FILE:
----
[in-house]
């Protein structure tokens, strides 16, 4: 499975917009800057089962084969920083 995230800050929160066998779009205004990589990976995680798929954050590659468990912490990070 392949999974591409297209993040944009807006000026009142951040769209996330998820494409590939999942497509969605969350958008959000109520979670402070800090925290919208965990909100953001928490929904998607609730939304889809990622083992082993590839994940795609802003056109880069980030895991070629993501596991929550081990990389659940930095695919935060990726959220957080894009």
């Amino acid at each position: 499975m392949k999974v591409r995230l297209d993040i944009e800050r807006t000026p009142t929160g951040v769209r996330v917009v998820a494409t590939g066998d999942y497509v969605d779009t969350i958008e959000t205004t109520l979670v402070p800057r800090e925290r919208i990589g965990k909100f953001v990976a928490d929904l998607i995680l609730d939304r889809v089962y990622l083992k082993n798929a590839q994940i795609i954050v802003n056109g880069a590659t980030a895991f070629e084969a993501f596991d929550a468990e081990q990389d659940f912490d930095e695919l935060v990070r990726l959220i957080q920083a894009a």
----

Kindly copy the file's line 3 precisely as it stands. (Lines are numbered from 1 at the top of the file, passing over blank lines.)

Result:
């Amino acid at each position: 499975m392949k999974v591409r995230l297209d993040i944009e800050r807006t000026p009142t929160g951040v769209r996330v917009v998820a494409t590939g066998d999942y497509v969605d779009t969350i958008e959000t205004t109520l979670v402070p800057r800090e925290r919208i990589g965990k909100f953001v990976a928490d929904l998607i995680l609730d939304r889809v089962y990622l083992k082993n798929a590839q994940i795609i954050v802003n056109g880069a590659t980030a895991f070629e084969a993501f596991d929550a468990e081990q990389d659940f912490d930095e695919l935060v990070r990726l959220i957080q920083a894009a």